Sumo is in a deep crisis now. So is Japan, which just has been overtaken by China as the world's second largest economy. It's the revealing of match fixing that has brought sumo down to its knees - maybe for good - and has led to the cancellation of next month's spring tournament in Osaka, the first time since 1946 that a "basho" was canceled.
Match fixing, fixing the outcome of a fight in advance, is common in sumo, it has happened before. But this time it seems it is the final nail into a coffin of an already weakened sport and tradition.
In sumo, like in many other sports, it's money that matters. Sumo is a business. A business in the hands of the Japanese mafia, as some pretend? The ties are not that clear, but according to an article in the Guardian, senior members of the Yamaguchi-gumi, Japan's most powerful crime syndicate, have regularly occupied the most coveted ringside seats to be visible on TV broadcasts, thereby boosting the morale of their fellow gangsters watching the fights from their prison cells.
The world is changing in Japan. Foreign wrestlers are becoming increasingly dominant in sumo. As Asashoryu explains it: "I think a lot of the younger Japanese wrestlers lack toughness." But: "Non of these scandals would happen, if sumo didn't pretend to some higher purpose", writes sumo analyst James Hardy in the Daily Yomiuri. "Setting yourself up as a semi-ascetic, morally impeachable, quasi religious cultural asset is always going to cause trouble when the reality is a lot more prosaic."
A changing world, deals behind closed doors and match fixing: sound familiar? The Egyptian revolution was a swindle! Actually not a lot has happened last week. A relatively small crowd of 300'000 people on Tahrir Square in Cairo (out of 80 million Egyptians; remember: there were 1 million out of 4 million Lebanese on Martyr Square in Beirut on March 14 2005 for the Cedar revolution) demanded the removal of a man whose way out had already been decided before: Hosni Mubarak. His trying to impose his son as his successor on the presidential throne was a huge step over the line. The army never got used to the idea that an outsider would take the top post of Egypt, that Mubarak wanted to establish a family dynasty between the pyramids and the Nile. In a way, and I'm following the argument of Stratfor's George Friedman here, it was Mubarak who was trying to overthrow the regime. And the regime struck back. What happened was not a revolution. The demonstrators never brought down Mubarak, let alone the regime. What happened was a military coup that used the cover of protests to force Mubarak out of office in order to preserve the regime.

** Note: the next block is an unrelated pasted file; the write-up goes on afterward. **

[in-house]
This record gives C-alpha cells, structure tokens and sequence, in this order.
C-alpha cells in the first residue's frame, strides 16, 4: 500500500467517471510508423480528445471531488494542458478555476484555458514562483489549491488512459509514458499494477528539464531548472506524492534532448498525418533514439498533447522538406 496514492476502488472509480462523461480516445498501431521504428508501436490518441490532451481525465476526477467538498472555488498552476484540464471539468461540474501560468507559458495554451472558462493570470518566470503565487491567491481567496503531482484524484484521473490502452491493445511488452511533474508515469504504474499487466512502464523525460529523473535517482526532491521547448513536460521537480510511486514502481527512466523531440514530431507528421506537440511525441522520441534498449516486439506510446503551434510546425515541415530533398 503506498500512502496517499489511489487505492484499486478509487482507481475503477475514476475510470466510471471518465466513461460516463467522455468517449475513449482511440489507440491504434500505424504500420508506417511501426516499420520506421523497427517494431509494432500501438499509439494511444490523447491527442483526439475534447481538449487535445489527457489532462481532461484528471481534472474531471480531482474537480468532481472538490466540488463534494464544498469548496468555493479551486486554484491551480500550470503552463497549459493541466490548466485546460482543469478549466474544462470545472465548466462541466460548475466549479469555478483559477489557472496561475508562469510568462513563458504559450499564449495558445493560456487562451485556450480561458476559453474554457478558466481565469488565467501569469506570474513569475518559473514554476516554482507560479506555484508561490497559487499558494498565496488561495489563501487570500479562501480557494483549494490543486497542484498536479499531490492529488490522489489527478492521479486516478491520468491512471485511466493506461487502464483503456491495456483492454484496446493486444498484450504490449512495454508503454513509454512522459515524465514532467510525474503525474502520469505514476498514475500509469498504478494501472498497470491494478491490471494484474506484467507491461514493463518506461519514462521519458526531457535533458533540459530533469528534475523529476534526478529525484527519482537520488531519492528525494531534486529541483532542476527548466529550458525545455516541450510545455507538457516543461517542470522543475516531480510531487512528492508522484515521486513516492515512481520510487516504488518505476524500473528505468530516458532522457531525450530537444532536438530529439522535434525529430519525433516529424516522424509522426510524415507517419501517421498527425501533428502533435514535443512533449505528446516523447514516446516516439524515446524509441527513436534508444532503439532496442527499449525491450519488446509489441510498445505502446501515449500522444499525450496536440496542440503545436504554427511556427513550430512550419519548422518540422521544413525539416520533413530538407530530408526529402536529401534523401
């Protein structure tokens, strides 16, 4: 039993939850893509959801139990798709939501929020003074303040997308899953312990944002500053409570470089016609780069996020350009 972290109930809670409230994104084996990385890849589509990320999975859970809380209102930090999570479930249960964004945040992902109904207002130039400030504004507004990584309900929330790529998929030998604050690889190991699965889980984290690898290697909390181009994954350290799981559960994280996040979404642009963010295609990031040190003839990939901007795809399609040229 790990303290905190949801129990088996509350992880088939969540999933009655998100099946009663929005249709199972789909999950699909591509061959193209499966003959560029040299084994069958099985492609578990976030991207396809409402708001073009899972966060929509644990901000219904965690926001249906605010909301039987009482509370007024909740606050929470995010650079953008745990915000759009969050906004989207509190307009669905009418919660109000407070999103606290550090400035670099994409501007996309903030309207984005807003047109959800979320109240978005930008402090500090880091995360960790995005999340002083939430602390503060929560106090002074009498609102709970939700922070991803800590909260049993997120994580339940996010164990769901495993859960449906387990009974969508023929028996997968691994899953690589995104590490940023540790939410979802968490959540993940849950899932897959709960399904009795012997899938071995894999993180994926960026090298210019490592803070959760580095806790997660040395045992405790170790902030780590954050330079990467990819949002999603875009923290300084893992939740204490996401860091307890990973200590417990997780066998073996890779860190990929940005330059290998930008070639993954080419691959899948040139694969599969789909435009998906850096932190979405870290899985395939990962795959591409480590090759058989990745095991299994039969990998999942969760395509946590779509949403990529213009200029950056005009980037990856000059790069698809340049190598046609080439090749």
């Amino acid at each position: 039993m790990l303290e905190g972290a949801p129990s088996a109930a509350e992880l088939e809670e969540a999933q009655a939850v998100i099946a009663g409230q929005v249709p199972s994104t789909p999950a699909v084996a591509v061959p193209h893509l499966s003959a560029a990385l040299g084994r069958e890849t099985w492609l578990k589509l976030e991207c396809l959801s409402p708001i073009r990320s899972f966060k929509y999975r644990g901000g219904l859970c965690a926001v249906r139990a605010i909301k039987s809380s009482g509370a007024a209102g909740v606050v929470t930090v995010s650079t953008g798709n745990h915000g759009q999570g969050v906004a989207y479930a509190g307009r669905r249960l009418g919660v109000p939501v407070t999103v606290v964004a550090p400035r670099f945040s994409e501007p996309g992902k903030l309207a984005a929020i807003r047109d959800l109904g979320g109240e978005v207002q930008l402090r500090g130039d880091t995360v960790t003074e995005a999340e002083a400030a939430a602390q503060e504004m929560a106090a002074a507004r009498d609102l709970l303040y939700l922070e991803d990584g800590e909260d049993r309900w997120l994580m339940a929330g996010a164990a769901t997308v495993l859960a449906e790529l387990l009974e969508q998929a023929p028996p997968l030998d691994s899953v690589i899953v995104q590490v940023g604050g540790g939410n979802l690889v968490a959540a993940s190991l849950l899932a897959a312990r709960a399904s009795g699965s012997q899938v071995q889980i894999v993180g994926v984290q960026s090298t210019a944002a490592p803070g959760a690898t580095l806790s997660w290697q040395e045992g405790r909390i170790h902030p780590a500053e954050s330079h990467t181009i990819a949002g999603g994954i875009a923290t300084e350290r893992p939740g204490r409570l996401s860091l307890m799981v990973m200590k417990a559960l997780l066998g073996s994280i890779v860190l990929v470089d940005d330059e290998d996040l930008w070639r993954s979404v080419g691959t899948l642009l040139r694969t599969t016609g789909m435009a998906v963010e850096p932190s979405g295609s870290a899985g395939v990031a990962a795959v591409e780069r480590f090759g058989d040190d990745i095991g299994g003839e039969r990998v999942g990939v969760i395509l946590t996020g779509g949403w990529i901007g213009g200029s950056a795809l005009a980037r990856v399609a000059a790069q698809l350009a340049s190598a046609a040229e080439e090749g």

The Yokozuna of Cairo: General Tantawi
Mubarak must have sensed that things would turn sour. I wonder how much of his assets (billions of dollars, ripped off the Egyptian people) are yet to be frozen in European banks. There are many rumors, maybe even facts, that many bags of money had already been moved to Saudi Arabia and the Gulf states well ahead of February 11.
I don't want to kill anybody's joy about the Egyptian revolution here, but I think the hopes of a multi-party democratic system won't be fulfilled that quickly. A political culture in Egypt, a political participation of all Egyptians has yet to be developed. Even Twitter activist @sandmonkey (Mahmoud Salem in real life) struggles with the design of a democratic Egypt. In his tweets of February 14 he asks himself if the Turkish model could be the future for Egypt, with a democracy brought upon the Egyptians by the army, with Islamist parties not being allowed in the political field and with the military giving themselves "coup power" if they don't like what they see. Sandmonkey then goes on - almost rhetorically - contemplating if "supporting democracy always means supporting what the majority wants or if it is supporting the democratic process instead, even if the majority is against it?" Well, I live in a democracy myself and I know these questions. Democracy can be a drag!
The Egyptian revolution was hijacked. By Google, Facebook, Twitter, the international media and now by the Egyptian army. To quote Stratfor again: "An 82-year-old man has been thrown out of office, and his son will not be president. The constitution and parliament are gone and a military junta is in charge. The rest is speculation."
For the boxing fans among you: see the classic Marvin Hagler - Tommy Hearns bout of 1985. It's tough, it's bloody, it ends with a knockout. It's real life.